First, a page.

AH Moto X 2013_1 (reupload)

Moto X, G, and E First Generation Smartphones Jumping Straight to Android 5.1

April 2, 2015 - Written By Alexander Maxham

According to David Schuster who is the Senior Director of Software Product Management at Motorola over on Google+, it appears that Motorola’s first generation of the Moto X, Moto G and Moto E are all jumping straight to Android 5.1, and skipping Android 5.0. Which we’ve heard the same thing for the Motorola Droid Turbo/Moto Maxx/Moto Turbo as well. And I’m sure Motorola isn’t the only manufacturer that will be doing this. So far no hard dates as to when these devices will get their update from KitKat though. While Motorola had already updated a few of these devices in some regions to Android 5.0.2, they’ve been working on and testing out Android 5.1 for all three devices. Schuster also stated that given the changes to Android 5.1, they are now focusing all of their efforts on updating to 5.1 instead of 5.0.x, which is a good thing given all the bug fixes in Android 5.1.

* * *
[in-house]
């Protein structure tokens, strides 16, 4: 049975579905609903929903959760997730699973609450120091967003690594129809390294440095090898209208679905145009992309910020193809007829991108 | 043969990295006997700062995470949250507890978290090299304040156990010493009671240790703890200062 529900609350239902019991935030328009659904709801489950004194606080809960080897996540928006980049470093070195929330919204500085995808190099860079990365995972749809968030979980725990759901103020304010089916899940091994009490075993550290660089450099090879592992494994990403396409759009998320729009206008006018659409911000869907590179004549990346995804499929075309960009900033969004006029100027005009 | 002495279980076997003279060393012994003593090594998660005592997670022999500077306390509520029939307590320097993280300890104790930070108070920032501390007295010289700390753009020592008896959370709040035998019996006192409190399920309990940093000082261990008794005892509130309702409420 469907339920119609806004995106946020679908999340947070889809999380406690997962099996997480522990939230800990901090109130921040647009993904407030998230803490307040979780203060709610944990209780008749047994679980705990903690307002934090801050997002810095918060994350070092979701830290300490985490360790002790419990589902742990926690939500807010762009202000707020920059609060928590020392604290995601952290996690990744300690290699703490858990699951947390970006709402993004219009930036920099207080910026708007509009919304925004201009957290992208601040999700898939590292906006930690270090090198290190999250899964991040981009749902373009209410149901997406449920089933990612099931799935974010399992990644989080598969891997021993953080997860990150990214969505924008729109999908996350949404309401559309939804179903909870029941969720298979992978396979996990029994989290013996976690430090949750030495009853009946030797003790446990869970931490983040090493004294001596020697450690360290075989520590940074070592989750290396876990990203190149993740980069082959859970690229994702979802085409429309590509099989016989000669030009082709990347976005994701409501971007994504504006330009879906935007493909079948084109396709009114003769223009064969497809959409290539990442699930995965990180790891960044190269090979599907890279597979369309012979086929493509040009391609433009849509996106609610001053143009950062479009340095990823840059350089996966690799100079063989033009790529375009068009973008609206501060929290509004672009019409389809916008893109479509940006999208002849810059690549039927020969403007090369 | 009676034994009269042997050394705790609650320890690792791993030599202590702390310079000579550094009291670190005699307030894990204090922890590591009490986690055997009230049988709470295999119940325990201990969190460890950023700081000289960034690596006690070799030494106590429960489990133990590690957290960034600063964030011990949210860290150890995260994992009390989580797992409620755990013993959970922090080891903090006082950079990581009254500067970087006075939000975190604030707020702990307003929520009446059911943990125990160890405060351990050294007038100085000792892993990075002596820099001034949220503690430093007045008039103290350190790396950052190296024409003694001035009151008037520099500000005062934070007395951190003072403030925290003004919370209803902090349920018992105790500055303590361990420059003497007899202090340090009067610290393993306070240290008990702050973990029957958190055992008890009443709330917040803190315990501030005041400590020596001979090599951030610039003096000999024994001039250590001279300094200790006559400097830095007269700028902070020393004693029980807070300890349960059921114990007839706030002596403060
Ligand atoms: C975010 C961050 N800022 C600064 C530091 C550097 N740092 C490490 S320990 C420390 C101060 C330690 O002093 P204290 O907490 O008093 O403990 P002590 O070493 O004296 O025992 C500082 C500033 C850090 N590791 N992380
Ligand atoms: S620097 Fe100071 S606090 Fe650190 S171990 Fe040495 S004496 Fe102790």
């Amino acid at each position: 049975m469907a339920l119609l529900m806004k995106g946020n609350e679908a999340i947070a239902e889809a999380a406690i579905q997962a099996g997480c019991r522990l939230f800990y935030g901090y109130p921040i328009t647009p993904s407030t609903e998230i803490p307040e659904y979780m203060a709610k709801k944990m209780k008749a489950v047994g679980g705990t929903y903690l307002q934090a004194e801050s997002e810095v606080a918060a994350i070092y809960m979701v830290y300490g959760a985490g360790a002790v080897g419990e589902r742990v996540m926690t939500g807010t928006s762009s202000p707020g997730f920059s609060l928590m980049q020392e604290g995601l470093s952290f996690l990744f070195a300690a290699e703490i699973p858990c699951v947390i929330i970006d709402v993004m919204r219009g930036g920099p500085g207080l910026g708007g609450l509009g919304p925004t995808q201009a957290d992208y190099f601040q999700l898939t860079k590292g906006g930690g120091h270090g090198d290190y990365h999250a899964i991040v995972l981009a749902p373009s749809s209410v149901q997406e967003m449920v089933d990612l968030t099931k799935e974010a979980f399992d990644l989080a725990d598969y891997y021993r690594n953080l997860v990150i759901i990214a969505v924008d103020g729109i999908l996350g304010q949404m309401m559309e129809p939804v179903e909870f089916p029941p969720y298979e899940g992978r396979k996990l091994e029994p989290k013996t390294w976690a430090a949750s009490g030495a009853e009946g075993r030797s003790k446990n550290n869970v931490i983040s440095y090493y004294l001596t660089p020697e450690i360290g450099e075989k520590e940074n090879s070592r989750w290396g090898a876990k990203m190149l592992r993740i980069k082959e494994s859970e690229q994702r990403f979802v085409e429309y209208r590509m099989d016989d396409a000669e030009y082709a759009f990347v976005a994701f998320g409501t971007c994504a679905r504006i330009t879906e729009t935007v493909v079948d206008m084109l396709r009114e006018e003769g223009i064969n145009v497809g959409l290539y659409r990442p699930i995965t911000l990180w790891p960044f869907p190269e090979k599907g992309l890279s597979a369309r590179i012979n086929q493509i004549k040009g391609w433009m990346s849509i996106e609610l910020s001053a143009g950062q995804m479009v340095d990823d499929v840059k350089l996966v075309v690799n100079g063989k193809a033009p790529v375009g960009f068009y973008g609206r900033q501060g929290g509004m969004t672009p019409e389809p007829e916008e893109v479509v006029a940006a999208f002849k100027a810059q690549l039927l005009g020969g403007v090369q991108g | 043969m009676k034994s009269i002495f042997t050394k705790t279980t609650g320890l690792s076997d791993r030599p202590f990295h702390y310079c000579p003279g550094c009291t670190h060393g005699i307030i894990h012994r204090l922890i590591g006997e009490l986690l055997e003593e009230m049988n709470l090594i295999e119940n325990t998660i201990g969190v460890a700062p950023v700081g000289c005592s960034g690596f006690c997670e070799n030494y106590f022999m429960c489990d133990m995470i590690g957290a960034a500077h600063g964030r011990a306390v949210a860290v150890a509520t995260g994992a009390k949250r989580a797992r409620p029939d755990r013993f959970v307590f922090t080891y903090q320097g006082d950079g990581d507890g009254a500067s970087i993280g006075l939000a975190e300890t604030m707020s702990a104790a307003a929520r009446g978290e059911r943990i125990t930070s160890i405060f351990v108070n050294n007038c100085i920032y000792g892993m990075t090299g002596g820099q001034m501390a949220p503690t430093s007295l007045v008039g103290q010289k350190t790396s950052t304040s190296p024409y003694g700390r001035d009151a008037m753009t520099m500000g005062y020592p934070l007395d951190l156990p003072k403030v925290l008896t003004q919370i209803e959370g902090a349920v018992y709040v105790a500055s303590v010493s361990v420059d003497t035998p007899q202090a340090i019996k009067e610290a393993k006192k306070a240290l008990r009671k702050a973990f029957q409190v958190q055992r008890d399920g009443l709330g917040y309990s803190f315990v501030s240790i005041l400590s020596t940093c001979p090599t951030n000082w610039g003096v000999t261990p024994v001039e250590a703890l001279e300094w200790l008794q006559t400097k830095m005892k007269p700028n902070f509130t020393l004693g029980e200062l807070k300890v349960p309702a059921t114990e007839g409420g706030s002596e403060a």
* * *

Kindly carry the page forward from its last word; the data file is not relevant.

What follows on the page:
Motorola announced the Moto X and G in 2013, with the Moto E coming in early 2014. They were Motorola’s first products released under Google’s ownership, outside of the Droid lineup they have with Verizon. The Moto X got mixed reactions, but the Moto G and Moto E got rave reviews for their hardware compared to the price of the devices. While the Moto G was under $200, the Moto E was under $150. All of these are running KitKat – with the exception of a few – right now, and owners are really excited to get Android 5.1 Lollipop on their devices. Especially after waiting almost 6 months now, since the Lollipop code did drop in late October/early November.

Since 2013, Motorola has been really good about getting software updates out the door. Although it appears they are having a bit of difficulty with the Android 5.x update to Lollipop. As we did see the Moto X (2014) get updated rather quickly, but their other models haven’t seen updates. What has really helped out Motorola with updates, is sticking to an AOSP experience. This way all Motorola really has to do is optimize the code for the hardware, instead of having to integrate their skin, like HTC, LG, Samsung and many others would have to do.